Dr. John (Ellsworth) Hutchison-Hall

Eastern Orthodox Christian theologian, philosopher, historian, and cultural commentator.


Home » Western Saints of the Orthodox Church » Western Saints of the Orthodox Church — 18th July

Western Saints of the Orthodox Church

18th July


18th July

ARNULF, an advisor to the Austrasian King Théodebert II, whose wife had either died or entered a monastery. When the See of Metz became vacant, St.. Arnulf was chosen by popular demand of both the clergy and laity to be their bishop. St.. Arnulf served his flock for nine years, then resigned to spend what was left of his life as a hermit, living in a cave in the Vosges mountains. St.. Arnulf reposed circa 640.

EDBURGH (EDBURGA) of BICESTER, a daughter of the great pagan warrior Penda King of Mercia, St.. Edburga of Bicester converted to Christianity in her youth and spent most of her life as nun. Following her repose, circa 650, her relics were buried at Bicester. There is a shrine dedicated to her at St.anton Harcourt, Oxfordshire, England.

FREDERICK, grandson of King Radbon of the Frisians (r. c.680 – 719), St.. Frederick was ninth Bishop of Utrecht, serving from circa 820 – 835. While bishop, St.. Frederick worked to regularise Church practice and reform the clergy of his See. He also sent a group led by St.. Odulph (12th June) to evangelise the area of Walcheren, whose inhabitants were given to incestuous relationships, which St.. Frederick vigorously condemned. He also reproved Empress Judith’s immoral lifestyle. St.. Frederick was murdered whilst in church on 18th July, 838. It is widely thought his murder was ordered by some of those he had condemned, though this is not known for certain.

GONERI, a sixth century British hermit in Brittany. His hermitage is said to have been near the town of Tréguier.

GUNDENIS, according to the Roman Martyrology, St.. Gundenis was a young maiden in Carthage who, in 203, was subjected to extensive torture and finally beheaded for refusing to renounce Christ.

MARINA, (Date Unknown), a martyr in Orense in present-day Spain of whom there is no further information extant.

MATERNUS, chosen eighth Bishop of Milan by popular acclamation in 295, he is said to have been loved by Christian and pagan alike. St.. Maternus was subjected to torture during the Diocletianic Persecution, yet not only survived, but provided comfort and encouragement to his flock as they too faced persecution and martyrdom. St.. Maternus reposed of natural causes circa 307.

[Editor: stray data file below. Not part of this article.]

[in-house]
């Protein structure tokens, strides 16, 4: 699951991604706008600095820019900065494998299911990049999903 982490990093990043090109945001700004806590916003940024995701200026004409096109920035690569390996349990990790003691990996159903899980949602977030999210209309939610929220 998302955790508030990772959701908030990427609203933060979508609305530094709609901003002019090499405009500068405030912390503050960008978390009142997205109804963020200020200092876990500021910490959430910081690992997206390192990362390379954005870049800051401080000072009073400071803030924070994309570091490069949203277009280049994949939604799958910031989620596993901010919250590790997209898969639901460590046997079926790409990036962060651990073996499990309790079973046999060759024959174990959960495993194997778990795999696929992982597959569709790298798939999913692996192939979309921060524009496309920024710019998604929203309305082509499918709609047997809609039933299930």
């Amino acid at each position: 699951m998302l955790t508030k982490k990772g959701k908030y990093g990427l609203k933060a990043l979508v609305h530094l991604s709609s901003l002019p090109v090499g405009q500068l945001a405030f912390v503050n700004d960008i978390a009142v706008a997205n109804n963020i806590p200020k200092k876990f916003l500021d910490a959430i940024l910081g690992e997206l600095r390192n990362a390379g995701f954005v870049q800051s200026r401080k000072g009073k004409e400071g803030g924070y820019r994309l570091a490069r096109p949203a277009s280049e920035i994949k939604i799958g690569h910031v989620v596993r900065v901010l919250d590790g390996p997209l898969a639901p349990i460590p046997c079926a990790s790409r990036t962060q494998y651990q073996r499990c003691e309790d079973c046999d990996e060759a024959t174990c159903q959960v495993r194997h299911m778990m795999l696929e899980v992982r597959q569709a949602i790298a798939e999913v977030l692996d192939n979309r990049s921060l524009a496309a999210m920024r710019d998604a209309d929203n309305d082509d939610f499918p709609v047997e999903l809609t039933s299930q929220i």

MINNBORINUS, an Irishman, most likely a member of the group of Christians which came from Ireland and Scotland to evangelise the area that is present-day Germany. St.. Minnborinus served as Abbot of the Abbey of Great St.. Martin in Cologne from 974 until his repose 986.

PHILASTRIUS, Bishop of Brescia during the height of the Arian heresey. He preached extensively and authored a refutation of Arianism (Diversarum Hereseon Liber) which is still available. St.. Philastrius reposed circa 387. His successor, St.. Gaudentius (25th October), preached a sermon on an anniversary of St.. Philastrius’ repose in which he praised St.. Philastrius as “patient, good to the poor, merciful and affable to all”.

RUFILLUS (RUFFILIUS), the first Bishop of Forlimpopoli in Emilia. According to tradition he was sent to evangelise the region by Pope St.. Silvester (31st December), he reposed 382.

SYMPHOROSA and COMPANIONS, a widow of the martyr St.. Getulius (10th June). St.. Symphorosa was martyred in the early second century at Tivoli, and is commemorated together with Crescens, Julian, Nemesius, Primitivus, Justin, St.racteus, and Eugene, also martyrs, who may very well have been her sons.

THENEVA (THENEW THENOVA, DWYNWEN), (Seventh Century) St.. Theneva is believed to have been the mother of St.. Kentigern Mungo (13th January). There are many legends about her of questionable veracity, and most of what is known of her life is derived from hagiographies of her son. She is co-patron saint, along with her son, of Glasgow, Scotland; the Enoch in St.. Enoch’s Square, Glasgow, is a corruption of her name (Saintteneu = Saintenoch); and the square stands on the site of a medieval chapel dedicated to her.

Prior to the Schism the Patriarchate of Rome was Orthodox, and fully in communion with the Orthodox Church. As Saint John of Shanghai and San Francisco +1966 said “The West was Orthodox for a thousand years, and her venerable Liturgy is far older than any of her heresies”.

Details of British Saints excerpted from Orthodox Saints of the British Isles.
Details of continental saints from these sources.